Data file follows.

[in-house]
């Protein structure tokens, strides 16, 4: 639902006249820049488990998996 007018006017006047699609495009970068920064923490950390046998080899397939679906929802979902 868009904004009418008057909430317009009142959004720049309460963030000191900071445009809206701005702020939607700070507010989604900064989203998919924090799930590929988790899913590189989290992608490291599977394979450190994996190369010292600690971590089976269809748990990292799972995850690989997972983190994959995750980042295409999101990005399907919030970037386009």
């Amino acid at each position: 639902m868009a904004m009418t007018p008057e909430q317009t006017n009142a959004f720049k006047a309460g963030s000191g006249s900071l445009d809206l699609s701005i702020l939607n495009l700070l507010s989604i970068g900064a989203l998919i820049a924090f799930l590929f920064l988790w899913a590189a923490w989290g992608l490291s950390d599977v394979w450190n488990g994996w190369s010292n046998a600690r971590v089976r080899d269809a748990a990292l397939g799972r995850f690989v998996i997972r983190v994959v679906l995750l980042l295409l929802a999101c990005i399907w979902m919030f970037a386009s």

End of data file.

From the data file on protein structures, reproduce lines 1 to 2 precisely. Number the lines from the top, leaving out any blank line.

[in-house]
């Protein structure tokens, strides 16, 4: 639902006249820049488990998996 007018006017006047699609495009970068920064923490950390046998080899397939679906929802979902 868009904004009418008057909430317009009142959004720049309460963030000191900071445009809206701005702020939607700070507010989604900064989203998919924090799930590929988790899913590189989290992608490291599977394979450190994996190369010292600690971590089976269809748990990292799972995850690989997972983190994959995750980042295409999101990005399907919030970037386009």